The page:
SAN FRANCISCO — Robert Alton Harris was eulogized as a "loving," though damaged man who regretted the pain brought by his crimes during a memorial service attended by about 300 death penalty abolitionists Friday in an ornate Episcopal church.
Knowing that other convicted murderers could meet the same fate as Harris, many in the crowd left after the lunch-hour service to return to their law offices and work on appeals for other Death Row inmates.
"What happened to Robert probably is going to happen to hundreds of others," said the Rev. Robert W. Cromey, rector at Trinity Church.
Speakers told of Harris' humor, his good cheer in prison, and his nicknames. One woman said she called him Teddy Bear. Together, the eulogies sought to portray the prisoner executed Tuesday at San Quentin as very different from the Harris who coldly killed two 16-year-old boys in 1978.
Each speaker also took the opportunity to call for an end to the death penalty.
"We are more committed to this fight than ever before," said the Rev. Margaret Harrell, who ministers to several Death Row inmates at San Quentin.
Harris, 39, was "damaged, to be sure," said his close friend, writer Michael Kroll. But he also was "loving and loved and always concerned for those around him."
"Even from inside the monstrous beast, that gas chamber, he looked around and said, 'It's all right,' " said Kroll, who witnessed the execution at Harris' request.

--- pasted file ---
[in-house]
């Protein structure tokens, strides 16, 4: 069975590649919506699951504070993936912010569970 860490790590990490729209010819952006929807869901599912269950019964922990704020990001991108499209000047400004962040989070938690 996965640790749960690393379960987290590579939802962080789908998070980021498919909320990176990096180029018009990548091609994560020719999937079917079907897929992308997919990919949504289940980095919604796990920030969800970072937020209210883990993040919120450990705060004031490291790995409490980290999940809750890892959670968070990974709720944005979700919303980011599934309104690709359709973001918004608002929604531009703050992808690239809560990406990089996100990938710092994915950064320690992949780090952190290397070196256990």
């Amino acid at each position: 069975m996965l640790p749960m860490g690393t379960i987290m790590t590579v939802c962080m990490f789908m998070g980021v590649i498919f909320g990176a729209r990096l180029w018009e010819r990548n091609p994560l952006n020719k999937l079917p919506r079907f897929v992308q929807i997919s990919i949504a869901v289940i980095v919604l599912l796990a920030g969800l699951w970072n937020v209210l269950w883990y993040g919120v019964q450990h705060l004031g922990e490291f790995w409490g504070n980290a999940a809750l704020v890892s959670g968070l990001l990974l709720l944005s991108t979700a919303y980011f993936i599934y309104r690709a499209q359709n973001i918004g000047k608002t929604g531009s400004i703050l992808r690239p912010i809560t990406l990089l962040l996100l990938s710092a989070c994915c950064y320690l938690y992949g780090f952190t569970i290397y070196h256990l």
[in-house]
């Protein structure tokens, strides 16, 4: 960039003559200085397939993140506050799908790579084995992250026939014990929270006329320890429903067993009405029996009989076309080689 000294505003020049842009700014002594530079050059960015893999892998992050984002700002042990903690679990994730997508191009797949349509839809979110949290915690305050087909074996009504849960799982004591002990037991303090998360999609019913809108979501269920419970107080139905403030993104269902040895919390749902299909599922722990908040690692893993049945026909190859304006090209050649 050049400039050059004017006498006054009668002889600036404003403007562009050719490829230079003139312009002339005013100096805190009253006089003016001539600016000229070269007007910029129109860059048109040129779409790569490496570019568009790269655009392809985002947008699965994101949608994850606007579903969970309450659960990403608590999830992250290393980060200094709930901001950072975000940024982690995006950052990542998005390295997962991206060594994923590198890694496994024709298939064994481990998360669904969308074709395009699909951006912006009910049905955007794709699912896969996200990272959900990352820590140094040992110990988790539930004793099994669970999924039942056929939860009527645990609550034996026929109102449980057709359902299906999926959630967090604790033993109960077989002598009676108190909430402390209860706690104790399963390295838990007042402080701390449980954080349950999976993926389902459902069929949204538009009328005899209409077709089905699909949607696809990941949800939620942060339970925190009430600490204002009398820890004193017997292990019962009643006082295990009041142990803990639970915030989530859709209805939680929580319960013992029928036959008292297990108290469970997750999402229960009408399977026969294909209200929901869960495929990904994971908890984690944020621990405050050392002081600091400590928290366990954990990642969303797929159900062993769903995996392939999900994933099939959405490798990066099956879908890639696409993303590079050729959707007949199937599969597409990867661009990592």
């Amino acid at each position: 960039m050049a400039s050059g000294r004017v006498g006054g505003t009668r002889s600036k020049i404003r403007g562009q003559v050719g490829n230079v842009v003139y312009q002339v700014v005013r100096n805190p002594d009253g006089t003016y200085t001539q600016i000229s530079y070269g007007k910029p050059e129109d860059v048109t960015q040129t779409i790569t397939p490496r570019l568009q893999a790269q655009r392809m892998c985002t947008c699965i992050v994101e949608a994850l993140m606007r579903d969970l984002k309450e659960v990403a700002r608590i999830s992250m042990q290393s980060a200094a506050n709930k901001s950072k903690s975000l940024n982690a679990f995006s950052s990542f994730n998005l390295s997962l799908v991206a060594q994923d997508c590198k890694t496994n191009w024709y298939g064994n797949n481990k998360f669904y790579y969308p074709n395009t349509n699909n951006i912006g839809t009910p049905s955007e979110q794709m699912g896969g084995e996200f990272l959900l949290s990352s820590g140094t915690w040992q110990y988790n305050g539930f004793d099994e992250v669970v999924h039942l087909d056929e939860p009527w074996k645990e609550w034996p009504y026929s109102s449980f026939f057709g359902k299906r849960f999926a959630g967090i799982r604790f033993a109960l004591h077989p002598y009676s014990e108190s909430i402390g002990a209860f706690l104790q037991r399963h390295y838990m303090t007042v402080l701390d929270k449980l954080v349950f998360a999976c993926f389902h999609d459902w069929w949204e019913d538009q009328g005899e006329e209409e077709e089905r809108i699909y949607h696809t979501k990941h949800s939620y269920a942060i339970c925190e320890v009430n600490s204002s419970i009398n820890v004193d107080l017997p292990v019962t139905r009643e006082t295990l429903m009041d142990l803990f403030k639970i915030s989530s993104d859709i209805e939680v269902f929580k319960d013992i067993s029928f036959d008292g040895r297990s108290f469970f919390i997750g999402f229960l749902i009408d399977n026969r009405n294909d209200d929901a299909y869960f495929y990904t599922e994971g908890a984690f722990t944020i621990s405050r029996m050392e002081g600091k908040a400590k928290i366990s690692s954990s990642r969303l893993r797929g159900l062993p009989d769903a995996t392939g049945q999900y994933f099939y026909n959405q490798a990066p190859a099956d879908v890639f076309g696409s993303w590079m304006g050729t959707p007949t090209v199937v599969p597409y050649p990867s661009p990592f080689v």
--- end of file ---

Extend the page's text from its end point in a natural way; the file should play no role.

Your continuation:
Kroll, long a death penalty abolitionist, met Harris while working on articles about Death Row several years ago, and had been a regular visitor to the condemned man.
In his final days, Kroll said, Harris again told of his wish "to do something to relieve the pain of the families of John Mayeski and Michael Baker," the teen-age boys he murdered.
"He wanted to apologize," Kroll said.
The writer added that in one of his final visits, Harris extended thanks to his lawyers for doing all they could to win him a reprieve. Finally, Kroll said, Harris wanted his younger brother, Daniel, to know that he forgave him.
Daniel Harris, who lives in Oroville, helped his brother kidnap the boys and was present when they were shot and killed. Later, Daniel testified against his brother.
"What he (Robert) did was wrong," said Randy Harris, an older brother by 13 months who spoke Friday for the family. "Nobody can say that it wasn't. But he did not have the ability to know"--a reference to Harris' reported brain damage and other mental impairment.
Randy Harris, three sisters and several nieces and nephews were at the funeral. There are seven surviving siblings of the Harris family, which had lived in the Visalia area after arriving in California in the 1950s.
Randy, the closest to Robert when the two were children, remained in touch while Harris was in jail during 14 years of appeals. Some family members remained supportive, but a few distanced themselves.
"I just don't want the embarrassment," said one brother, a schoolteacher, when asked to talk about his brother last month.
Michael Laurence, 32, the American Civil Liberties Union lawyer who helped orchestrate Harris' legal strategy over the past two years, and who represents several other Death Row clients, left after the service for his law office. He plans to take no extra time off, despite keeping a grueling schedule in the final weeks of Harris' life.
"I want to make sure no one else has to die by lethal gas."